What are planning principles?
Planning principles are a set of guiding considerations arising from the judgement of the Land and Environment Court. These principles promote a consistent approach to the assessment of development applications by postulating questions that may be asked by applicants writing their Statement of Environmental Effects, neighbours writing objections and the consent authority when assessing an application.
How do I use the planning principles?
The Land and Environment Court maintains a website with all current planning principles and links to the actual judgements. Find the issue relevant to you and use these as guides when submitting a development application or making an objection.
As an example, we will always assess view sharing by using the planning principle from the Tenacity Consulting v Warringah Council  NSWLEC 140 case. In the Tenacity case the relevant questions we will ask in our assessment can be found in paragraphs 26 to 29 of the judgement.
Once you have accessed the relevant judgement you can use the "find" function in your browser and search for "planning principle" and it will in most cases take you to the relevant paragraphs in the judgement.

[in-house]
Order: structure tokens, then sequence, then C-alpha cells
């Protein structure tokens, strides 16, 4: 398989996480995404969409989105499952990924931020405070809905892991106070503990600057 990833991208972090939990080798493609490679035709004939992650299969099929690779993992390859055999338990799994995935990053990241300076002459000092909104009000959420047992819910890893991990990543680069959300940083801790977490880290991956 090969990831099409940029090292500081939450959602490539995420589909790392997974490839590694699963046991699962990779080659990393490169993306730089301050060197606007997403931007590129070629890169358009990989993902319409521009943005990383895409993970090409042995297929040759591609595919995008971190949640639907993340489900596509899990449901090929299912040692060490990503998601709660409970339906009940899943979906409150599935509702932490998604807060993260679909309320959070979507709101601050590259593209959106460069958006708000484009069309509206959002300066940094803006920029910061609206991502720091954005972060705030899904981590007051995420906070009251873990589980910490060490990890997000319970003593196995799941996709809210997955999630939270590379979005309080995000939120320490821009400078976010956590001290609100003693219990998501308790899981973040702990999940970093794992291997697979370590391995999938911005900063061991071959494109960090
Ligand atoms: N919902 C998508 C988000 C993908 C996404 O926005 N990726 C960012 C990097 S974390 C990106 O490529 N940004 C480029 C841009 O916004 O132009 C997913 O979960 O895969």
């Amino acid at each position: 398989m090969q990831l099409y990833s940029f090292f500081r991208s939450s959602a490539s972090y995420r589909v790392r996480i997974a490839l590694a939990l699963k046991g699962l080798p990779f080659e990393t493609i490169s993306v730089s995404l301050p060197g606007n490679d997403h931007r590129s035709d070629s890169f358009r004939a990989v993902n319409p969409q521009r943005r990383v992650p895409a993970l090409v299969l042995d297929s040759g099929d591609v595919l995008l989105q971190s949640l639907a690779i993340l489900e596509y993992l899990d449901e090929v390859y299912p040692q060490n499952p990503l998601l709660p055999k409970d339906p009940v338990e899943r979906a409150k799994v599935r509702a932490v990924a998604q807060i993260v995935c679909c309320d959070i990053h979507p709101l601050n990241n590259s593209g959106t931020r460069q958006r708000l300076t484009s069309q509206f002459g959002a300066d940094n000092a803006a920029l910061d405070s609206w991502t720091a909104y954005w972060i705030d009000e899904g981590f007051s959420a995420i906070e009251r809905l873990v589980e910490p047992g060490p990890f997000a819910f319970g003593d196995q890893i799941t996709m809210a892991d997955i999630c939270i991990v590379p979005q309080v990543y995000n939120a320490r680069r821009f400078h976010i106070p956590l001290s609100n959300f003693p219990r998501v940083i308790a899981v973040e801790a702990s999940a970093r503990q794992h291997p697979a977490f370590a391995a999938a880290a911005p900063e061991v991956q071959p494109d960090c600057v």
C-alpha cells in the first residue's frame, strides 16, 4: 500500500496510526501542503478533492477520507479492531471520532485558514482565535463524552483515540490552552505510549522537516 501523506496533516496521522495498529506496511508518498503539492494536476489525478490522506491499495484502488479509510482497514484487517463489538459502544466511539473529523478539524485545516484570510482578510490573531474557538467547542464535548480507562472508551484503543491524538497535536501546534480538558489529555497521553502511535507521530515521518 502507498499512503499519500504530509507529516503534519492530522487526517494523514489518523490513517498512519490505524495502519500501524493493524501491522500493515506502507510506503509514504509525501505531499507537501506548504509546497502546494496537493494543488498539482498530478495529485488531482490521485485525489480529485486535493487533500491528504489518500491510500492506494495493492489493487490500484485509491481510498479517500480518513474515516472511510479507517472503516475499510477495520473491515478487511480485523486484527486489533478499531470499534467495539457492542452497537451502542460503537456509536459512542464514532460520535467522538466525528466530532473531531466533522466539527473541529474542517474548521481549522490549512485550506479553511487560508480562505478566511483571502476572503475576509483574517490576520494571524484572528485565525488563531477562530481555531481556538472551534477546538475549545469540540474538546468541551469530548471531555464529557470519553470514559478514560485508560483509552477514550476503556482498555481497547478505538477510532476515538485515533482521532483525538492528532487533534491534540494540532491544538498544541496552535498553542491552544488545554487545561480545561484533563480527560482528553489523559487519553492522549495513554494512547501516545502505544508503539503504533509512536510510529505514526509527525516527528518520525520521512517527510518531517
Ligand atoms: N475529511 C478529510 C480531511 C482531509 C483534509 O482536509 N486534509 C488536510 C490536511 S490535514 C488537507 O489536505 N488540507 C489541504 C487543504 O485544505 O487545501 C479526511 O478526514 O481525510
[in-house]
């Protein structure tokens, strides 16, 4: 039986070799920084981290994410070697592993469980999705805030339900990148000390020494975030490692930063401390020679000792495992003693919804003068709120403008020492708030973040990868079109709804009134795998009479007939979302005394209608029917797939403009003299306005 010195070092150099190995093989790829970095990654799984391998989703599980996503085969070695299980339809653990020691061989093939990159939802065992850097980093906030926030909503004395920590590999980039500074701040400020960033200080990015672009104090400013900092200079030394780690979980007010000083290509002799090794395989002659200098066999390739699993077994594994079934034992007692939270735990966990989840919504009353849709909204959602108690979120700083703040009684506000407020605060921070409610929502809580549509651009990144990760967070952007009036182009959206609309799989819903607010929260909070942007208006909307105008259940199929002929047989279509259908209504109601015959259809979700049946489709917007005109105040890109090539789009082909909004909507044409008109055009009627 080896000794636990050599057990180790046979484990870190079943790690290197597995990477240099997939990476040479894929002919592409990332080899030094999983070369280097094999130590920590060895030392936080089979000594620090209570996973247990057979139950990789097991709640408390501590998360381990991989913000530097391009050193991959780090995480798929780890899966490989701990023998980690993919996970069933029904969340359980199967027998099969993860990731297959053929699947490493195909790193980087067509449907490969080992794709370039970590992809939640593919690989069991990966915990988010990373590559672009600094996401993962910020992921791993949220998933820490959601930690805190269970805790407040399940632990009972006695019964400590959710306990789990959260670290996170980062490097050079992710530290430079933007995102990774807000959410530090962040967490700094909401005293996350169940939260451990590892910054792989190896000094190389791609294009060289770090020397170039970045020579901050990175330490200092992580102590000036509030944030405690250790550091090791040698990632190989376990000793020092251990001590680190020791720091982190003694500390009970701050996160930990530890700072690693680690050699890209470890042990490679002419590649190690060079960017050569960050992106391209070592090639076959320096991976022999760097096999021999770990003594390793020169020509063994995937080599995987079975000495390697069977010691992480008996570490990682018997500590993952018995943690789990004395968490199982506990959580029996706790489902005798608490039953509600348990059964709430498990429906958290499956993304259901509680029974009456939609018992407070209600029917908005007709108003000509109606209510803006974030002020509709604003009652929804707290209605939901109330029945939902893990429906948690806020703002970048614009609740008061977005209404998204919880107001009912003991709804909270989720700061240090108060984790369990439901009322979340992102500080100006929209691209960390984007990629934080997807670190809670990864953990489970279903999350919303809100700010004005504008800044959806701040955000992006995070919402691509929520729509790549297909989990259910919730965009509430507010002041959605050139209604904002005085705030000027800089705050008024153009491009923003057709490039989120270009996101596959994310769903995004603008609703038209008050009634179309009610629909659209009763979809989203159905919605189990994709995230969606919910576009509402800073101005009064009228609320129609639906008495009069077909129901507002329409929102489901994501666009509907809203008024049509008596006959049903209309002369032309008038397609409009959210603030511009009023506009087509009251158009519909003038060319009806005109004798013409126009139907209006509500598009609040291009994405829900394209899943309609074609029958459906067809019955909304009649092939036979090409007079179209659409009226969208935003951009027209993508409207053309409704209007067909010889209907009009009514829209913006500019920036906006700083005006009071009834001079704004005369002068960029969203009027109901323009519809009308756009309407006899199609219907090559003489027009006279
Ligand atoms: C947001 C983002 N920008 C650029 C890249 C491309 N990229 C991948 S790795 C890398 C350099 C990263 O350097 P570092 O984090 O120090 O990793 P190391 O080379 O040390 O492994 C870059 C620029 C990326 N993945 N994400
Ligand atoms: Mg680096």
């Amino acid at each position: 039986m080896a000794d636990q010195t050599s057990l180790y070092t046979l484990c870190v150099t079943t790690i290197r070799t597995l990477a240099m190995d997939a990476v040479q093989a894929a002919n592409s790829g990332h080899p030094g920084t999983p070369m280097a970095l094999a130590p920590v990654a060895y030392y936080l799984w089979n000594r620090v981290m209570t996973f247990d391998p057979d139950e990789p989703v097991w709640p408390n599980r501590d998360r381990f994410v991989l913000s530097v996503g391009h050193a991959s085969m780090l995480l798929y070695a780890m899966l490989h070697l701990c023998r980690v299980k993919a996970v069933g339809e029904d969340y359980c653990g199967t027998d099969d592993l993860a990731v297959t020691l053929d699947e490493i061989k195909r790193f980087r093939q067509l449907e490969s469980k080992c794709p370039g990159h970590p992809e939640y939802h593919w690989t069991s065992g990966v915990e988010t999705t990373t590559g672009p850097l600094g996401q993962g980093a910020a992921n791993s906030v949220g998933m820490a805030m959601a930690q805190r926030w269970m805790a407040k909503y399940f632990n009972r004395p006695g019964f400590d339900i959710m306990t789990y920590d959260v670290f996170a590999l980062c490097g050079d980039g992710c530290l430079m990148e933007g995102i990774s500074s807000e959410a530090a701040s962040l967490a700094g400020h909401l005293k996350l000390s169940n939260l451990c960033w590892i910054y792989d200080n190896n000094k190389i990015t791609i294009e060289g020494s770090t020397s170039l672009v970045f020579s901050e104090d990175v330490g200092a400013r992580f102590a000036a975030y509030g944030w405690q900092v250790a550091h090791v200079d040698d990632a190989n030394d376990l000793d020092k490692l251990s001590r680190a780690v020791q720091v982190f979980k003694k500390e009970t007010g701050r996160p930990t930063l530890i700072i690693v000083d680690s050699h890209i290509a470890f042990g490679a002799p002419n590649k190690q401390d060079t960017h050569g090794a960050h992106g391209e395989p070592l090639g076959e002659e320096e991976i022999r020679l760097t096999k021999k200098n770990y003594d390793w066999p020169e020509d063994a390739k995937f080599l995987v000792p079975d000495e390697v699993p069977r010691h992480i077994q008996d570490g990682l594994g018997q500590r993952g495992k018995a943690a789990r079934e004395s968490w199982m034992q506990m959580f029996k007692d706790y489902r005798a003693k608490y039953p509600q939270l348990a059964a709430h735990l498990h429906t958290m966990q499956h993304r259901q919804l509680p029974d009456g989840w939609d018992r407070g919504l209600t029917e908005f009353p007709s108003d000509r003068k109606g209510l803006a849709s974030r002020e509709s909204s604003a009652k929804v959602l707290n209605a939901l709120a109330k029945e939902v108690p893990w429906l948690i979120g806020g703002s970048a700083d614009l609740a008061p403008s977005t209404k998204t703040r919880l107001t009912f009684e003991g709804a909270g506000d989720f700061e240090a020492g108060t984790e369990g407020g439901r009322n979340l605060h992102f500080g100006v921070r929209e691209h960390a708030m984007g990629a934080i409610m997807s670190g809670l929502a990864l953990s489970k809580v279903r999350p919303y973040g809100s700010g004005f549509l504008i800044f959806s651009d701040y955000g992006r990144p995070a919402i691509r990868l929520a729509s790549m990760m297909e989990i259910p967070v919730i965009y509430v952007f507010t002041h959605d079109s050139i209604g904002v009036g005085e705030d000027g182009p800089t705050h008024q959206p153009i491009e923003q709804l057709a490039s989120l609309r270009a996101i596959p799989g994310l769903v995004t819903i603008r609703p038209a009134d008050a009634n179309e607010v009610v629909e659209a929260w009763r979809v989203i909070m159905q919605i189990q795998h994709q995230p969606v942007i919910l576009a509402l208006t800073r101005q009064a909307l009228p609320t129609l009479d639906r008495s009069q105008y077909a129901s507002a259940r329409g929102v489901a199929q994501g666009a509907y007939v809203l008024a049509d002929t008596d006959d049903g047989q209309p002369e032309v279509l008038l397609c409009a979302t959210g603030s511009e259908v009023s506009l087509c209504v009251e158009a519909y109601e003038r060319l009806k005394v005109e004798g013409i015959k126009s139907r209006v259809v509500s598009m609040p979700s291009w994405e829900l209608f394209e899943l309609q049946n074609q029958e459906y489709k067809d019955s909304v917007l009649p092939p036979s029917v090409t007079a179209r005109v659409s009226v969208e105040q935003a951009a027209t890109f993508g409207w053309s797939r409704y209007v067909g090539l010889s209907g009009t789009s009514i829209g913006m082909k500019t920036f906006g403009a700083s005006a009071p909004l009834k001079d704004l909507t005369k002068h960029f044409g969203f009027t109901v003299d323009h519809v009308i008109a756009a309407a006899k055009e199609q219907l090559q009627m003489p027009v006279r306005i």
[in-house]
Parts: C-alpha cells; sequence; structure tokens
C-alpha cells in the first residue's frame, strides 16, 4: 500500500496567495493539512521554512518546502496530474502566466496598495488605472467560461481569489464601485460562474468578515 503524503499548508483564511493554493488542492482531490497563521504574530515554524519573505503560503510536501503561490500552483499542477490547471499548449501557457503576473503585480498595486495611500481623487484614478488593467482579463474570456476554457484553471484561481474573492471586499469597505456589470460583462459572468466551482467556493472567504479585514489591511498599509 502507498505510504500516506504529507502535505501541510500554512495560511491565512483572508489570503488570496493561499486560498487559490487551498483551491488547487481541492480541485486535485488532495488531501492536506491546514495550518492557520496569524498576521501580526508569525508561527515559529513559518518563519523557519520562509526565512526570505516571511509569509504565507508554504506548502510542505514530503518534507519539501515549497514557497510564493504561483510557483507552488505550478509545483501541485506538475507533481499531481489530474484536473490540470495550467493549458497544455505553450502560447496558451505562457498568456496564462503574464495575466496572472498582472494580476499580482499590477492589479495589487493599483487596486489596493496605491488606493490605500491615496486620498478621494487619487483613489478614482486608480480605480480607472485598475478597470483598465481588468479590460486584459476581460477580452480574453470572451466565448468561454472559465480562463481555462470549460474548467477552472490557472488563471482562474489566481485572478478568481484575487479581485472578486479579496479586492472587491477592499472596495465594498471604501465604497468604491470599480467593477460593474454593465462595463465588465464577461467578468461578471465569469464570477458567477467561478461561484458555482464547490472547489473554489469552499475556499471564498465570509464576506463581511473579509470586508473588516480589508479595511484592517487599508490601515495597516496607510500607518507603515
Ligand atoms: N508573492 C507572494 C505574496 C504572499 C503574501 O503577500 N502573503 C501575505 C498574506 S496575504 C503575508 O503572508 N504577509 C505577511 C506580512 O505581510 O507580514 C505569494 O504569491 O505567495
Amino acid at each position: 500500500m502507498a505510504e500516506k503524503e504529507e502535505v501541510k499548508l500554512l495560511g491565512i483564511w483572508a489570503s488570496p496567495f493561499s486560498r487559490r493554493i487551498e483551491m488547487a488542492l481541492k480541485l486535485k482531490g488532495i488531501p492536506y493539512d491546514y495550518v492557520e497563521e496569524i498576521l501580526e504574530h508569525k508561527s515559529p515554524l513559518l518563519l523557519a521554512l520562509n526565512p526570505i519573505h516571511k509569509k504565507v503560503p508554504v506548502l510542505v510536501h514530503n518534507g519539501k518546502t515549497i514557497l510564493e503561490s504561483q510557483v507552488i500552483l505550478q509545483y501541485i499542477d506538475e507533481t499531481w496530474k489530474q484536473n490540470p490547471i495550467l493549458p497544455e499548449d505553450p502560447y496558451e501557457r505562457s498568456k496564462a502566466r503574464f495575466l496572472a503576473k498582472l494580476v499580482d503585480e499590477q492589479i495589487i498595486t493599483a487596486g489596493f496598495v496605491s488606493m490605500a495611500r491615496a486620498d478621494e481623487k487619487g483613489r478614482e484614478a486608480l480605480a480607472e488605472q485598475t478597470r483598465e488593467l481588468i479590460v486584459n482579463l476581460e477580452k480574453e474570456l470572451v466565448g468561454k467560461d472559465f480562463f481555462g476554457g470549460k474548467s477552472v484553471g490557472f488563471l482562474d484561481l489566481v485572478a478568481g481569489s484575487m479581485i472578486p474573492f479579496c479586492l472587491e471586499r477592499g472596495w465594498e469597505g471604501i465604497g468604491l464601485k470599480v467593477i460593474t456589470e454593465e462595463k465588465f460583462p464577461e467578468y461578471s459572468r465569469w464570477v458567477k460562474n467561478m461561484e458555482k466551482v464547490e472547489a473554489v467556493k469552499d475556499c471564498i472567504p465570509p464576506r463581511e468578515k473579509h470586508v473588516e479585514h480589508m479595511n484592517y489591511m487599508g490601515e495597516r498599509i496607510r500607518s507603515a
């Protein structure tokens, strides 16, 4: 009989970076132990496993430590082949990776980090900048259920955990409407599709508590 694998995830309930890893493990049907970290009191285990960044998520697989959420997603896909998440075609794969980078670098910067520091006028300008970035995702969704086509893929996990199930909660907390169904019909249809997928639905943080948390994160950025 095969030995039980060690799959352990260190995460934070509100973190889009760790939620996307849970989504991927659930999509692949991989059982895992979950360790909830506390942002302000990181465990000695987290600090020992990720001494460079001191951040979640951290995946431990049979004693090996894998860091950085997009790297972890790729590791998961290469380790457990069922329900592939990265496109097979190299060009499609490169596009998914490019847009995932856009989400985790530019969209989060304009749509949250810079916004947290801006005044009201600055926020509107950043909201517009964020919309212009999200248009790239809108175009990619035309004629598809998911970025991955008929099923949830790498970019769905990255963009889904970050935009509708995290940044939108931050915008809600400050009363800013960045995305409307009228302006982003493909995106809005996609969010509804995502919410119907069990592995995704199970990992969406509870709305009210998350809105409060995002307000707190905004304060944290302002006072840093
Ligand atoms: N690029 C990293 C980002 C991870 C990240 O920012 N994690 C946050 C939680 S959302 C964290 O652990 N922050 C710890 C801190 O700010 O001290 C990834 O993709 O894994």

Are there other ways I can use case law to guide my application, my objection or my assessment?
Yes. Every judgement of the Land and Environment Court and the outcomes of appeals to the Court of Appeal are published by the NSW Attorney General's Department case law website. You can search these databases online. Since the cases often then quote leading cases you can then go on to research in greater depth the decisions of the Courts over a long period of time. Whilst only a handful of cases are formally reported these powerful database search tools allow you to discover specific case that may better relate or provide precedence for applicants, objectors and for us as a consent authority.
If you choose to rely on principles or precedence as an applicant or objector, please quote the full case name, year, jurisdiction, and judgement number i.e. Tenacity Consulting v Warringah Council  NSWLEC 140.
Are there other guiding principles?
There is a National Resource Document for Residential Development known as AMCORD that has been published by the Commonwealth Government to advance the planning, design, assessment and implementation of residential development other than high-rise housing (ie housing requiring lifts). This document has been used widely, including by the Land and Environment Court and local government in guiding good design and good development outcomes. Many of the objectives and controls found in our Local Environmental Plan and our Development Control Plans have been sourced from this document. Irrespective of the scale of the development it is worth reviewing AMCORD as a useful guide.